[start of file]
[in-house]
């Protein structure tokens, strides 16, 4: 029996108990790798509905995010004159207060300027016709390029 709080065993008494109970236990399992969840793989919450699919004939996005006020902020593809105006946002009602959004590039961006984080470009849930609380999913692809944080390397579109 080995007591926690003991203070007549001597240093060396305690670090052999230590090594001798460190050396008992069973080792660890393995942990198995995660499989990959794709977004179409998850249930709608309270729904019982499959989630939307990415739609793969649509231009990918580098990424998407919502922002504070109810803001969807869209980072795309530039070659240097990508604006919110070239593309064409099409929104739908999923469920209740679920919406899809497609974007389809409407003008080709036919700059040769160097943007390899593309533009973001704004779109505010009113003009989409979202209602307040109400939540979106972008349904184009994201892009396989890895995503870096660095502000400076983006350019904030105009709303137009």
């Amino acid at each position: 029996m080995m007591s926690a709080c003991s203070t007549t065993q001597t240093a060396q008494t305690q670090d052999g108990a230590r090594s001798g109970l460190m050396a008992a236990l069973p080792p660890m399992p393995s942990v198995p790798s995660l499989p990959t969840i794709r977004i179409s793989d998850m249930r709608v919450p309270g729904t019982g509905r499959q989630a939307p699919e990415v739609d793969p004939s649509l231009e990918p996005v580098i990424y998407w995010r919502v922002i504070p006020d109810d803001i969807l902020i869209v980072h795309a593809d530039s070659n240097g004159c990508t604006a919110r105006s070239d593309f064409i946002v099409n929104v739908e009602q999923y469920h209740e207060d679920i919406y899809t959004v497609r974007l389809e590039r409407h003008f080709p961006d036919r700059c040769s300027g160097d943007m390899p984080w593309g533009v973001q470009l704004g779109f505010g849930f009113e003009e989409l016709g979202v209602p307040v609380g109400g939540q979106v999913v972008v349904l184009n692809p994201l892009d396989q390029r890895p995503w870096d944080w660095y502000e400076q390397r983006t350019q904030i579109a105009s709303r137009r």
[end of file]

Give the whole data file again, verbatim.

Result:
[in-house]
């Protein structure tokens, strides 16, 4: 029996108990790798509905995010004159207060300027016709390029 709080065993008494109970236990399992969840793989919450699919004939996005006020902020593809105006946002009602959004590039961006984080470009849930609380999913692809944080390397579109 080995007591926690003991203070007549001597240093060396305690670090052999230590090594001798460190050396008992069973080792660890393995942990198995995660499989990959794709977004179409998850249930709608309270729904019982499959989630939307990415739609793969649509231009990918580098990424998407919502922002504070109810803001969807869209980072795309530039070659240097990508604006919110070239593309064409099409929104739908999923469920209740679920919406899809497609974007389809409407003008080709036919700059040769160097943007390899593309533009973001704004779109505010009113003009989409979202209602307040109400939540979106972008349904184009994201892009396989890895995503870096660095502000400076983006350019904030105009709303137009």
């Amino acid at each position: 029996m080995m007591s926690a709080c003991s203070t007549t065993q001597t240093a060396q008494t305690q670090d052999g108990a230590r090594s001798g109970l460190m050396a008992a236990l069973p080792p660890m399992p393995s942990v198995p790798s995660l499989p990959t969840i794709r977004i179409s793989d998850m249930r709608v919450p309270g729904t019982g509905r499959q989630a939307p699919e990415v739609d793969p004939s649509l231009e990918p996005v580098i990424y998407w995010r919502v922002i504070p006020d109810d803001i969807l902020i869209v980072h795309a593809d530039s070659n240097g004159c990508t604006a919110r105006s070239d593309f064409i946002v099409n929104v739908e009602q999923y469920h209740e207060d679920i919406y899809t959004v497609r974007l389809e590039r409407h003008f080709p961006d036919r700059c040769s300027g160097d943007m390899p984080w593309g533009v973001q470009l704004g779109f505010g849930f009113e003009e989409l016709g979202v209602p307040v609380g109400g939540q979106v999913v972008v349904l184009n692809p994201l892009d396989q390029r890895p995503w870096d944080w660095y502000e400076q390397r983006t350019q904030i579109a105009s709303r137009r």